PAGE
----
Microsoft Surface Go 3 Review: Battery Buster


In the past, Microsoft has struggled to marry its legacy desktop operating system with more modern touchscreen interfaces. The Surface Go 3 is the perfect representation of this problem. The touchscreen experience on Windows 11 is better, but due to limited hardware and middling battery life, it’s still frustrating to use.

The new Surface Go 3 is a modest spec bump from its predecessor, but it also launches alongside Windows 11, the first-named iteration of Microsoft’s OS since Windows 10 launched in 2015. That update brings a lot of quality-of-life upgrades for touchscreen users, which might make this tablet appealing for casual readers and note-takers. I just wish the battery lasted a little longer.

Minor Updates

At first glance, it might not seem like the Surface Go 3 is that much different from its predecessor, but look under the hood and … well, there still isn’t much difference. The new tablets run on 10th-generation Intel chips, which is a marked improvement over the eighth-generation processors used in the Surface Go 2. However, if raw power was your only concern, you’d still probably be better off looking at a comparably priced iPad.

The base model starts at 64 GB of internal storage and 4 GB of RAM, though you might want to spring for more of each. I tested the Intel Core i3 model ($630) which comes with a 128-GB SSD and 8 GB of RAM, which occasionally strained a bit during a normal workday. It never dipped into what I’d necessarily consider poor performance—except when using Chrome, but more on that later—I also had the best version of Surface Go 3’s hardware. That’s something to keep in mind when deciding which model to buy.

Physically, the Surface Go 3 is also much like its predecessor. That’s a good thing. It maintains the same 10.5-inch display with Goldilocks bezels—small enough to feel minimal while still giving you a solid grip. It has a MicroSD card reader tucked under the fold-out kickstand and a single USB-C port on the side next to the headphone jack.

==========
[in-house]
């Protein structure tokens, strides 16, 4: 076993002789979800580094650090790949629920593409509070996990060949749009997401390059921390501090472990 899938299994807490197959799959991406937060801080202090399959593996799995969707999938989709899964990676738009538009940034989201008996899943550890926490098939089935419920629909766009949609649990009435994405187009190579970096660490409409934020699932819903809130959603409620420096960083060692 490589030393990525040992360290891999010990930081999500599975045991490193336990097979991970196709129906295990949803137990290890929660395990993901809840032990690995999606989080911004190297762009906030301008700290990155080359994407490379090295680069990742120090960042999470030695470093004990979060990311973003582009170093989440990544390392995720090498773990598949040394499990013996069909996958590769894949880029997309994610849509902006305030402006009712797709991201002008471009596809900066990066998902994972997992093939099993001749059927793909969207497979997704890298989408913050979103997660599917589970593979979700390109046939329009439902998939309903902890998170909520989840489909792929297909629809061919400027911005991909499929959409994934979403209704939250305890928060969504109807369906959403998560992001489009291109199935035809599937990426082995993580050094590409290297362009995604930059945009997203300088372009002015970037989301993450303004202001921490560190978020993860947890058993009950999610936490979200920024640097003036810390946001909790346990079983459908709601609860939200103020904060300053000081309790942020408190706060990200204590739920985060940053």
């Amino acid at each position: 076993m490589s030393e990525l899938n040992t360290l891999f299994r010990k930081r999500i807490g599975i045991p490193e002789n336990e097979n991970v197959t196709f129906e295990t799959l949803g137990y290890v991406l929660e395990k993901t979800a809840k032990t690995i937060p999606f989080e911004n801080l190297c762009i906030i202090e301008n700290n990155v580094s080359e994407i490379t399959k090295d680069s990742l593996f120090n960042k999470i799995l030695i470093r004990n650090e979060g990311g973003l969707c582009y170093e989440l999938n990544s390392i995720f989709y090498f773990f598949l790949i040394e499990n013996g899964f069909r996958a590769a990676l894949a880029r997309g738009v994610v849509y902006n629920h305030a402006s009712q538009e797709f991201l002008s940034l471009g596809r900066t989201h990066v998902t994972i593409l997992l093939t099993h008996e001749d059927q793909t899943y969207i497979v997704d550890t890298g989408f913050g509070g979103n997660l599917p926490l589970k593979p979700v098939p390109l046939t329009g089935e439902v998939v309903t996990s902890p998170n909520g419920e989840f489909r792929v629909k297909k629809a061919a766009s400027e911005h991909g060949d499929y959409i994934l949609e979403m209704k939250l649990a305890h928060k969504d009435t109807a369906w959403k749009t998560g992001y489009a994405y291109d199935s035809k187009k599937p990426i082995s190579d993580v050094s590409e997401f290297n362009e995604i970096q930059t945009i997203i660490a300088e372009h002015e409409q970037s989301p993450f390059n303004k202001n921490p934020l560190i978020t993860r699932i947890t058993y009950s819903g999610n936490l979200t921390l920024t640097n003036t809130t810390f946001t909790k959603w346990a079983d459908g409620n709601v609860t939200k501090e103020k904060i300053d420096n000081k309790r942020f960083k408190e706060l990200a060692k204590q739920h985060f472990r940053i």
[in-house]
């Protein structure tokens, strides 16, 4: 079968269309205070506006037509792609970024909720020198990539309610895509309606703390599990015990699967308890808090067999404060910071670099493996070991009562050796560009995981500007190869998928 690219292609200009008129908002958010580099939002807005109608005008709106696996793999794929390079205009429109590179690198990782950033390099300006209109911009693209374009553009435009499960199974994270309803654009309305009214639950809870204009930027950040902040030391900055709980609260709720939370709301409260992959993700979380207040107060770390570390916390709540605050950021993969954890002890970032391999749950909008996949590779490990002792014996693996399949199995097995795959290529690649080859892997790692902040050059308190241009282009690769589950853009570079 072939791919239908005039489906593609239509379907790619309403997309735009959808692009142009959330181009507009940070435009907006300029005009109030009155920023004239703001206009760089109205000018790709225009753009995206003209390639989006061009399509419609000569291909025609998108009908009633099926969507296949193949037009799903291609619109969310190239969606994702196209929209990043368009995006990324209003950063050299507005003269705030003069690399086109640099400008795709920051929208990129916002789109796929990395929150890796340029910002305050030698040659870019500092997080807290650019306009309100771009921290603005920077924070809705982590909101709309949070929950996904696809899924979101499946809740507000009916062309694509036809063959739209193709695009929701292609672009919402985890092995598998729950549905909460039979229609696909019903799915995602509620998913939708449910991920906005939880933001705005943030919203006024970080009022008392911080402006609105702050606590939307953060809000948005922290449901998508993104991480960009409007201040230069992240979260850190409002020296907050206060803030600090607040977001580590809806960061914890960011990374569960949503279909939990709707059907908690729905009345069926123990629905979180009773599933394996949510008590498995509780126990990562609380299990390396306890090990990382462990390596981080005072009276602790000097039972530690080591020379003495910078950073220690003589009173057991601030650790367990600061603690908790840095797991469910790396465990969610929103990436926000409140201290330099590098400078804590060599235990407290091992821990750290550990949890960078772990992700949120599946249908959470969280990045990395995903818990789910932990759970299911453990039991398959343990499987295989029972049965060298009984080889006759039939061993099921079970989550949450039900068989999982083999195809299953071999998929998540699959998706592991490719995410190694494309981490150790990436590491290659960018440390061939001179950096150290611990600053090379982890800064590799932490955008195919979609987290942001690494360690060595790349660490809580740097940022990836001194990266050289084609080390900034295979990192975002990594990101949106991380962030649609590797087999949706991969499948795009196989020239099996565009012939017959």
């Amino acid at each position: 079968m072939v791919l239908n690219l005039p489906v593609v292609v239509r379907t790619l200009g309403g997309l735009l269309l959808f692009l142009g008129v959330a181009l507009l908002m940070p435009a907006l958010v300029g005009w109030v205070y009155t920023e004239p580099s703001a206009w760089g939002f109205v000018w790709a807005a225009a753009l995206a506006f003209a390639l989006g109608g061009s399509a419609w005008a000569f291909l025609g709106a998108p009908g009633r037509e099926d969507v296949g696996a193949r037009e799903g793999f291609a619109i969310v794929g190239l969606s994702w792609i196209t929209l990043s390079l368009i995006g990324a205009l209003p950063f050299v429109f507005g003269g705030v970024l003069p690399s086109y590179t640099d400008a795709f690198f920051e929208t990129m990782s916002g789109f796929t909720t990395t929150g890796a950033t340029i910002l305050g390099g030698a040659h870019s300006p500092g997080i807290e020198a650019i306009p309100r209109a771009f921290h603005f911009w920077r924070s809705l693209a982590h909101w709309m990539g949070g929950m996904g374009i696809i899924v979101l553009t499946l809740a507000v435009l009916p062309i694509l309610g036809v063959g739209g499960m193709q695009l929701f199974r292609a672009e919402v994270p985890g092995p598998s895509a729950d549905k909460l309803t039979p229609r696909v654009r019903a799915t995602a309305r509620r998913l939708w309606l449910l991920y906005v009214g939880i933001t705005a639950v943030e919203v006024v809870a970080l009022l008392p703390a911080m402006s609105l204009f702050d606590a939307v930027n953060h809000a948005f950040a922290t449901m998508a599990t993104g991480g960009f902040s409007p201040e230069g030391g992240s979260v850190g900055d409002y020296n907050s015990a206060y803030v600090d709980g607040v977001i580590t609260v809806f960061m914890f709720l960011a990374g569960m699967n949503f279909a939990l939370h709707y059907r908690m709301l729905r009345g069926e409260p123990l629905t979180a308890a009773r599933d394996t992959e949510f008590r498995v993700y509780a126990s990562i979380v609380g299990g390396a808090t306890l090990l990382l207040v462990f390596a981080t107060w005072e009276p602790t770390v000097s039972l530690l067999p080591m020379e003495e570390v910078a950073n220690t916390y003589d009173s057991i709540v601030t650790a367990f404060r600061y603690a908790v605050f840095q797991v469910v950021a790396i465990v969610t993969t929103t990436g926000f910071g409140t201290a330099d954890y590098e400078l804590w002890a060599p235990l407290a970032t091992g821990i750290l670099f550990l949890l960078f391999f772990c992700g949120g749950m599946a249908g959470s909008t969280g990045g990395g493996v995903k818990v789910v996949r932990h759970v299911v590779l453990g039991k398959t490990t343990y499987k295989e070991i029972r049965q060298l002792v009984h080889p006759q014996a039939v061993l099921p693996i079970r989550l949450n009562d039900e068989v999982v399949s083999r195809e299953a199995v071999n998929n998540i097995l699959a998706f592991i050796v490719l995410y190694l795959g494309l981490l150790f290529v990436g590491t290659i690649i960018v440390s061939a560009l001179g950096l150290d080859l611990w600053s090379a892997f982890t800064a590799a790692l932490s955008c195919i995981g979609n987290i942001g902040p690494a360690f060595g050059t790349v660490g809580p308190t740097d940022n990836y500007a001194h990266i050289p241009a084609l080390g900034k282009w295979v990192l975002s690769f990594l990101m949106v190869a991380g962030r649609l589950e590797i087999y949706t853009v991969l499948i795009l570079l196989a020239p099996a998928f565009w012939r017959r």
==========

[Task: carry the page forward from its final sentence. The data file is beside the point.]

You can still magnetically stick older Surface Pen models to the side of the Go 3 for convenience and charging, but the newer Surface Slim Pen can’t be attached the same way. It’s still compatible as a wireless pen and can be paired with the tablet, but you’ll need to charge it via USB-C every once in a while. This is disappointing, but hey, the Surface Pen works fine and is a little cheaper than the Slim Pen. It’s no huge loss.

Photograph: Microsoft

A Better Tablet OS

The most substantial change on the Surface Go 3 isn’t the hardware, but the concurrent arrival of Windows 11. Microsoft has never quite nailed the balance between desktop and touchscreen interface, but this experience is the closest so far. The revamped taskbar, more touch-friendly settings menus, and an updated File Explorer all work more intuitively with your finger than the clunky context menus and tiny touch targets of Windows 10.

However, this is an incremental improvement at best. There are still moments where it’s clear the interface expects you to use a mouse. You can drag a window to the left or right side of the screen to snap into a side-by-side view, but there’s no obvious way to use Windows 11’s new, more useful Snap Group layouts.



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